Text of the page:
The number of mothers passing the HIV virus to their babies has fallen to a new record low in the UK and Ireland thanks to the very high take-up of antenatal HIV screening and treatment which reduces virus levels in the pregnant women, according to research led by UCL.
The proportion of pregnant woman passing on the virus to their babies fell to a new low of 0.27% in 2012-2014, with only seven infected babies born in this period to women diagnosed with HIV.
This compares with 0.46% in 2010-2012 reported two years ago, and with 2.1% in 2000-2001. The data was compiled by the National Study of HIV in Pregnancy and Childhood, a long-running national surveillance study, which is supported by Public Health England.The data was published in a research letter to Clinical Infectious Diseases.
In the UK there is a very high uptake of antenatal HIV screening, estimated at 97%, which is recommended for all pregnant women, and there are clear standards and guidelines for the management of pregnant women with HIV.
The chance of a baby being infected depends mainly on the extent the virus is present in the pregnant woman. The reasons behind the continuing decline in vertical transmission are largely linked to treatment, which reduces virus levels. As a result of the treatment, around 90% of women now have "undetectable" levels of virus in their blood by the time they deliver.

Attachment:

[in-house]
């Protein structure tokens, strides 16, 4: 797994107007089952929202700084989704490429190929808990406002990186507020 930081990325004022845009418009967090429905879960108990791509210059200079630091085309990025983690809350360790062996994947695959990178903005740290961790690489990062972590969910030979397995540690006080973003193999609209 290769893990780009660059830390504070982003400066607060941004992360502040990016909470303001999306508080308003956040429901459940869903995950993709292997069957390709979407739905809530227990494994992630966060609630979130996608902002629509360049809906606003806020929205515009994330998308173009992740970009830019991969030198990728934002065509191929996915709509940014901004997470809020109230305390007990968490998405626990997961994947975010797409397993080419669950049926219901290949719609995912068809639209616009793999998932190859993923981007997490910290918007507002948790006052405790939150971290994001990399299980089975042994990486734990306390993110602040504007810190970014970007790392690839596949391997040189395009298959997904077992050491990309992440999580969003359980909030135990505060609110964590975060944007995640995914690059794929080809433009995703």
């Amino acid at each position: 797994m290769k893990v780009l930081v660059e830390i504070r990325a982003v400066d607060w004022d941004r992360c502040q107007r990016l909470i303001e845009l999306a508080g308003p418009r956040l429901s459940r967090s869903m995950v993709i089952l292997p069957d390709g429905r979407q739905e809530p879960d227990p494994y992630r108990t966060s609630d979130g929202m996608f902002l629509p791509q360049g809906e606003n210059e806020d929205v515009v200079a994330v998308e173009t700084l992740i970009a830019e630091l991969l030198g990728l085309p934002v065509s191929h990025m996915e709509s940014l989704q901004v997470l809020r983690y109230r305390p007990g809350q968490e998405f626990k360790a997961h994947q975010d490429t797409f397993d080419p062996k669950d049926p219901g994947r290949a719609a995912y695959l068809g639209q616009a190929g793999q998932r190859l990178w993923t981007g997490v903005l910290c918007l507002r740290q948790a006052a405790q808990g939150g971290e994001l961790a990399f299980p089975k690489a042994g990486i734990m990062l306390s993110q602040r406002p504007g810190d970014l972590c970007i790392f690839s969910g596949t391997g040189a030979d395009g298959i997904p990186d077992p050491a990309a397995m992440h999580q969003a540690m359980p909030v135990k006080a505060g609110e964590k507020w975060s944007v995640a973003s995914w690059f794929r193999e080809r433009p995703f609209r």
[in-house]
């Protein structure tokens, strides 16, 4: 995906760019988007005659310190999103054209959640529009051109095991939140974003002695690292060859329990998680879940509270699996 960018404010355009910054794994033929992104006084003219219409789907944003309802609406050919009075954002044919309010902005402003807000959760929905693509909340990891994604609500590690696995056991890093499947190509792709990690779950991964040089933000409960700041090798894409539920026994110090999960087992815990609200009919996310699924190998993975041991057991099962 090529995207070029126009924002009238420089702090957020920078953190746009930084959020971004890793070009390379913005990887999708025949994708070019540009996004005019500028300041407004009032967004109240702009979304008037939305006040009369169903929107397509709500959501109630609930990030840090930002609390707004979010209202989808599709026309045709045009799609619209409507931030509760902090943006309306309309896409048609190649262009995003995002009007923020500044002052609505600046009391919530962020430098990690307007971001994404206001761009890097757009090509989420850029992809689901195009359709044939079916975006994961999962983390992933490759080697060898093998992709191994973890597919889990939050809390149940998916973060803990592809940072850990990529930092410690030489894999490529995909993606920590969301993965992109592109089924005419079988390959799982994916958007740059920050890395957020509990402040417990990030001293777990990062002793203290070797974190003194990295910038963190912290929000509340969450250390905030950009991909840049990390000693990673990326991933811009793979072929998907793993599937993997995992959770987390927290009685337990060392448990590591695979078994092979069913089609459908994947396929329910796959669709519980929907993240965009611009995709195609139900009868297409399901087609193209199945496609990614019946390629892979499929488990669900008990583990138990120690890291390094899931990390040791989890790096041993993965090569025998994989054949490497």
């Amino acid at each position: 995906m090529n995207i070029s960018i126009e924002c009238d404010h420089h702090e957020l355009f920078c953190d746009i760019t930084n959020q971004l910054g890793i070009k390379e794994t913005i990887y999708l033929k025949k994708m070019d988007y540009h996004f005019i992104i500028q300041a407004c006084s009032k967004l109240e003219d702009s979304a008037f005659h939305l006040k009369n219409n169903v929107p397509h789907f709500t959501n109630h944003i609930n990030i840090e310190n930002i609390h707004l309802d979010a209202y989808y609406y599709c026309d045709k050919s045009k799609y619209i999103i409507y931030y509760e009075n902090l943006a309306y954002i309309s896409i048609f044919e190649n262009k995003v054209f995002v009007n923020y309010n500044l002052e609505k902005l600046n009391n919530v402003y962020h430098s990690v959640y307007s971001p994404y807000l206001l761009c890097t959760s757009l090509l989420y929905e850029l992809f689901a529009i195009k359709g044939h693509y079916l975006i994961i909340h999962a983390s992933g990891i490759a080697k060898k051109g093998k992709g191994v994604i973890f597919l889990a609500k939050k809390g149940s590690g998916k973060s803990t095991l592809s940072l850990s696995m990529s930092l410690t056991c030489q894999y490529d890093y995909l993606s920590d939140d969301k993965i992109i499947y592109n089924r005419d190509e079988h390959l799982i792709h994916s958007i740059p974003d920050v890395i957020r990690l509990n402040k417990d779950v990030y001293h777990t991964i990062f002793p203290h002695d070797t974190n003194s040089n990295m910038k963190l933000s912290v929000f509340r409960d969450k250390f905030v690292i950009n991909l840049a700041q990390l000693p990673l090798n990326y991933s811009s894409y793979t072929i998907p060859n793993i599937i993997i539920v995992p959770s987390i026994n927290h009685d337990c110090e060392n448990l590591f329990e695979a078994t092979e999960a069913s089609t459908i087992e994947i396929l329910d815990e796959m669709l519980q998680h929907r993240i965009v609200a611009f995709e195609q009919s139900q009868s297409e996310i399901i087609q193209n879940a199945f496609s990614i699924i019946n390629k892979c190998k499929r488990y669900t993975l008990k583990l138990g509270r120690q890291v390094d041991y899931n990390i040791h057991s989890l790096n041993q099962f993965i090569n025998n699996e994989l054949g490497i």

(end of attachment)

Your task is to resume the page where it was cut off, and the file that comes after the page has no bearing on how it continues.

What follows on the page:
"It is uncertain whether the transmission rate will decline further. We are continuing to monitor this as well as the circumstances around the small number of new infant infections, which tend to be highly complex," said Dr Claire Thorne (UCL Great Ormond Street Institute of Child Health).
"To maintain, or possibly improve on the current rate requires continued early testing for HIV in pregnancy and appropriate support for all women living with HIV - before, during and after their pregnancy."
There are around 35,000 women living with HIV in the UK. Every year around 1200 women living with HIV become pregnant in the UK. If a pregnant woman is unaware that she has HIV, her baby has approximately a one in four chance of becoming infected.
Appropriate interventions to prevent mother-to-child transmission include use of anti-HIV drugs, elective caesarean section in some cases and avoiding breastfeeding.